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I can manipulate such value with:

ip route change ... initcwnd 10

and then have a feedback with:

ip route show

But what about the default value before any modification? Is there a way to query that value from the system?

Alternatively, can you provide a valid reference that shows the default hardcoded value for each kernel version?

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up vote 7 down vote accepted

I don't really know for sure, but this seems like a legit reference


$ grep -A 2 initcwnd `find /usr/src/linux/include -type f -iname '*h'`


/* TCP initial congestion window as per draft-hkchu-tcpm-initcwnd-01 */
#define TCP_INIT_CWND          10
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Yes, grepping the code is always a good idea! – cYrus Mar 3 '13 at 11:59

If I understood you correctly, you're looking for the initial value of the snd_cwnd parameter set when a TCP socket is initialized.

It looks like starting with linux kernel 2.6.39, a macro TCP_INIT_CWND has been introduced in linux/include/net/tcp.h which populates the value of snd_cwnd when initializing a TCP socket.

I know where this code is in the kernel for IPv4, and unfortunately it does not seem to use any macro to populate the value for kernels older than 2.6.39

/* net/ipv4/tcp_ipv4.c from 2.6.37 kernel */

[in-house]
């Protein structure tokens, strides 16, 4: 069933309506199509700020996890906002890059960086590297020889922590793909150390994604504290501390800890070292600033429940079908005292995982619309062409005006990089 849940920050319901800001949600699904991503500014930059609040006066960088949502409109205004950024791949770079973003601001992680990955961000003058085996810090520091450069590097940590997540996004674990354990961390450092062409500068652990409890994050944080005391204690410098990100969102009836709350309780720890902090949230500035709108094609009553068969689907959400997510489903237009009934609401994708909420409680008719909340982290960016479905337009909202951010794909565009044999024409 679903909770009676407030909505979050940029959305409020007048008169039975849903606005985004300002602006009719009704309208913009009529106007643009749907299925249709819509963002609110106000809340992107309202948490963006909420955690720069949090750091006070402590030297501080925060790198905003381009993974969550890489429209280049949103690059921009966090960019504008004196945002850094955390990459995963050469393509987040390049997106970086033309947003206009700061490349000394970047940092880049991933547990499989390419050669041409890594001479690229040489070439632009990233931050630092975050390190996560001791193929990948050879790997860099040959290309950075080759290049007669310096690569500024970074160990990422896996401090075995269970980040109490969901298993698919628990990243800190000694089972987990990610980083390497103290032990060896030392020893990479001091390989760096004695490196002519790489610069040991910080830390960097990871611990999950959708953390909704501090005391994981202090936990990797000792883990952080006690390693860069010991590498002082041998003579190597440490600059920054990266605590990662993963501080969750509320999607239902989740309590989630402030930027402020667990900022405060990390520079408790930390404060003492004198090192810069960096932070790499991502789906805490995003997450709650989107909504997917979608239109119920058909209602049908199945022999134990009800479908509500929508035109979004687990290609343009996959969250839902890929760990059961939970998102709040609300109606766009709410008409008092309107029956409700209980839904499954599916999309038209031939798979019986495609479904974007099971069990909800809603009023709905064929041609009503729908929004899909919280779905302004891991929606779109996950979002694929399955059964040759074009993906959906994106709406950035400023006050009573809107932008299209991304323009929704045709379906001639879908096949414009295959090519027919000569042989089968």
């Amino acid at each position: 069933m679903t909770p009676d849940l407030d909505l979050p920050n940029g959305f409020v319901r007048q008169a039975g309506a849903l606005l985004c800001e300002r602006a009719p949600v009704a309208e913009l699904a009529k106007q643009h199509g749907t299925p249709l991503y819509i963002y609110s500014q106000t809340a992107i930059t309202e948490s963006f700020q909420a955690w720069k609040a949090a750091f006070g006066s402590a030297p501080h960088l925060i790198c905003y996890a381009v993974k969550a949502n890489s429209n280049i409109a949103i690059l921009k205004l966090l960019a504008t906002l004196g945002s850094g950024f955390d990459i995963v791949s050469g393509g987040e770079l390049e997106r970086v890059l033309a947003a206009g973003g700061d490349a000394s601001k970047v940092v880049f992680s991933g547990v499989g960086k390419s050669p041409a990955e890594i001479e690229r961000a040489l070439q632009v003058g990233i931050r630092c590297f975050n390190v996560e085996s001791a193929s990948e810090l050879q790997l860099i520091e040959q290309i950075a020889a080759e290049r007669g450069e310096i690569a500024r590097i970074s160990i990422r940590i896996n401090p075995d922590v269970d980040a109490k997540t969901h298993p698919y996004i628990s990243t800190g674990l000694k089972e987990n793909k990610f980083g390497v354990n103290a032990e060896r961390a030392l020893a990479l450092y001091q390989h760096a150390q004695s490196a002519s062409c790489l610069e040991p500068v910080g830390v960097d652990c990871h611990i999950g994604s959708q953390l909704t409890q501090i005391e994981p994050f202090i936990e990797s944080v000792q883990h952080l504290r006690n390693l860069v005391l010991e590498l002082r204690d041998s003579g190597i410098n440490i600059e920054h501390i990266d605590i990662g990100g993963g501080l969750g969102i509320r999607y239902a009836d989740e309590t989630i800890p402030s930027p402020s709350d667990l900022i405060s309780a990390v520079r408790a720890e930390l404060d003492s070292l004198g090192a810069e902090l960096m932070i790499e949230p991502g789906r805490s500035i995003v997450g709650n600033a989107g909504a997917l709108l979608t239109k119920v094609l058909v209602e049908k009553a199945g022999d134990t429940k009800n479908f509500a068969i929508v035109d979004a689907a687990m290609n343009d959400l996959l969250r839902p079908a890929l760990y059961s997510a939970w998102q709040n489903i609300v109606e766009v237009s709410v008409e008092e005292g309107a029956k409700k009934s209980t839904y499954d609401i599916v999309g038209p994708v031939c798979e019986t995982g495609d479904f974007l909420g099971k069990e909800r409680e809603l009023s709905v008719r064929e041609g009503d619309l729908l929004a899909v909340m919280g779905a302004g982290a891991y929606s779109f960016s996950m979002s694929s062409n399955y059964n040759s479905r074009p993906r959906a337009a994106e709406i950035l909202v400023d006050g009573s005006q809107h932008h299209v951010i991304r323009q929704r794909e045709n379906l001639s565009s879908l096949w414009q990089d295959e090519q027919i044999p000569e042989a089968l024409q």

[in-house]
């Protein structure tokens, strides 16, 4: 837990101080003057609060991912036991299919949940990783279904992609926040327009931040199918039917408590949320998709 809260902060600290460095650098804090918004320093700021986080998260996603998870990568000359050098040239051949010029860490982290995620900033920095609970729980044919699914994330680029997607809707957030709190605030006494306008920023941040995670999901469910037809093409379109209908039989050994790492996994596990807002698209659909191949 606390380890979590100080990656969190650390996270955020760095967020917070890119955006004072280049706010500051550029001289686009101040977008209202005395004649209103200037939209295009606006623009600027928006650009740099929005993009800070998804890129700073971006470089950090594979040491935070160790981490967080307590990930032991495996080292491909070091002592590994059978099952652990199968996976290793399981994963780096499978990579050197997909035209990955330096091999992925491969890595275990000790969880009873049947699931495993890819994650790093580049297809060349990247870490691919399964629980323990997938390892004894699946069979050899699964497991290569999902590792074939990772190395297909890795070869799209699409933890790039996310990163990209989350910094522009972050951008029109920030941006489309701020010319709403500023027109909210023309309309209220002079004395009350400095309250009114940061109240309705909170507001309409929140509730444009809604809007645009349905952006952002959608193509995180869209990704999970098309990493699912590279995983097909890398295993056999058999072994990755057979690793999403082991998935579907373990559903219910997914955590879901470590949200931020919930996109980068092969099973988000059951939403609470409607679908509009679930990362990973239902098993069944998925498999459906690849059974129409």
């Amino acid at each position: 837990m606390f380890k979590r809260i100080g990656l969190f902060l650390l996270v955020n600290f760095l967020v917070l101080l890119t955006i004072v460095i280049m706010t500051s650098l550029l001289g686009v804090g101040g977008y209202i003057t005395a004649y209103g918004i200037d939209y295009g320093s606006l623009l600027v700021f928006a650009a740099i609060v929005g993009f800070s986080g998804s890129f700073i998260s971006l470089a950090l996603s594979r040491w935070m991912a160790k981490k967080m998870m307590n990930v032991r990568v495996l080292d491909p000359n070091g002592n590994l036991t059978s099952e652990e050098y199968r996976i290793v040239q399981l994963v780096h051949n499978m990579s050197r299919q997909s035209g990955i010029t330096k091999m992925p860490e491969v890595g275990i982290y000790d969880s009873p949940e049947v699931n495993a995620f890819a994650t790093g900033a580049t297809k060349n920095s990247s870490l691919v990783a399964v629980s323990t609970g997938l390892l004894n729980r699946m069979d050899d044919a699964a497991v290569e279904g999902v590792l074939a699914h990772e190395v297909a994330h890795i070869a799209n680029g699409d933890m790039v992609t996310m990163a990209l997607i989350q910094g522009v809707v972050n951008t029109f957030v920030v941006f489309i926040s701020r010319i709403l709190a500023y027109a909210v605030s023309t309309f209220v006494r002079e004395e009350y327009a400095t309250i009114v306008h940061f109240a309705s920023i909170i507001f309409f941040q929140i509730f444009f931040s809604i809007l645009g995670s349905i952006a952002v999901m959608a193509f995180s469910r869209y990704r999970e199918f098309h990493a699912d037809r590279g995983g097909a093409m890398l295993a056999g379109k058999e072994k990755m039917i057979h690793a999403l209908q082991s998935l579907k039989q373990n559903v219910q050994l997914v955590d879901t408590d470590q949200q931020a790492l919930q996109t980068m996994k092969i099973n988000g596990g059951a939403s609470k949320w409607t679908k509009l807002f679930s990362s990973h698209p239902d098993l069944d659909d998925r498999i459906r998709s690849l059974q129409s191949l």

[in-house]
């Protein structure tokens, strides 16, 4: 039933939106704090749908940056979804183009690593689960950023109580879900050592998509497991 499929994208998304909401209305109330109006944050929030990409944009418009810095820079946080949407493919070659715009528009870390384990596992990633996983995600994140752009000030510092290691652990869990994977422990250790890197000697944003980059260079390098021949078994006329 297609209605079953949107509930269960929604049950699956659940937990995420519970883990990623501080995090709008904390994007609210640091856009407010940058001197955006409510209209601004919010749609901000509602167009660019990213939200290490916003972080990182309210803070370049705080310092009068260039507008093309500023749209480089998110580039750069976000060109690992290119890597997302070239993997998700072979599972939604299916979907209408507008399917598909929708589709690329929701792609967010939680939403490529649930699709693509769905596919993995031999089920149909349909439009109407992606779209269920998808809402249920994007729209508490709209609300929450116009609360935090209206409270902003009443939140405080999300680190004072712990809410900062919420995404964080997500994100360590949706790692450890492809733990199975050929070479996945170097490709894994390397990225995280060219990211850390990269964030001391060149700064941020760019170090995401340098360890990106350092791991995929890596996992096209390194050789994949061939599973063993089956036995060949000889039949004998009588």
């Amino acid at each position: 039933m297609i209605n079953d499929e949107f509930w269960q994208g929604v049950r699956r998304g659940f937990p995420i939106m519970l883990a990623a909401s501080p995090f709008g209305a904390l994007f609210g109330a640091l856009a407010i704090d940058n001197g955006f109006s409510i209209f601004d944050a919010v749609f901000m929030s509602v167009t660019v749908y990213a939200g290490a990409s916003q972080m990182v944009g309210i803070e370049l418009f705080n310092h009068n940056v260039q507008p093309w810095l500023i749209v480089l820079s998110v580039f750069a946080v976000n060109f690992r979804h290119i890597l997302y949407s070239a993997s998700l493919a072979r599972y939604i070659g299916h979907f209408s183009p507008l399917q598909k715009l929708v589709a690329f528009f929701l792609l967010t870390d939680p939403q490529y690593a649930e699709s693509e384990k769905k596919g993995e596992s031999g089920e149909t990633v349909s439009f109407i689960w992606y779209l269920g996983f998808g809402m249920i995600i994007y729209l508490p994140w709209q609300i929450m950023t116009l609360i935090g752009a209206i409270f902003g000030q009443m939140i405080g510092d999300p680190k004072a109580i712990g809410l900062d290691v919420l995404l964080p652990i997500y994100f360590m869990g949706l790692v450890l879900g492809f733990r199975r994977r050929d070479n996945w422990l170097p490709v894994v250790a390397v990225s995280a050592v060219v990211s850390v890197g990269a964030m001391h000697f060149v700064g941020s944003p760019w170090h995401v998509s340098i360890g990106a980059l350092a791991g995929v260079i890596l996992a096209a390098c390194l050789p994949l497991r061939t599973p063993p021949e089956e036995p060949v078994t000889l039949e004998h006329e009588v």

static int tcp_v4_init_sock(struct sock *sk)
        struct inet_connection_sock *icsk = inet_csk(sk);
        struct tcp_sock *tp = tcp_sk(sk);


        /* So many TCP implementations out there (incorrectly) count the
         * initial SYN frame in their delayed-ACK and congestion control
         * algorithms that we must have the following bandaid to talk
         * efficiently to them.  -DaveM
        tp->snd_cwnd = 2;


A similar init code exists for IPv6 as well inside tcp_v6_init_sock() function in net/ipv6/tcp_ipv6.c

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+1, that web site is pretty useful. – cYrus Mar 3 '13 at 12:11

Well, I can't say I'm 100 % sure this should be the answer, buuut, as it often comes, ss is the good choice to get some info revealed, for e. g.:

 ss -nli|fgrep cwnd
     westwood rto:1000 mss:536 cwnd:10
     westwood rto:1000 mss:536 cwnd:10
     westwood rto:1000 mss:536 cwnd:10

-n is typical to get rid of annoying DNS resolving, -l is we stick to listening sockets only and -i (the key) is "Show internal TCP information". As it can be seen, both congestion algorithm and default cwnd are shown.

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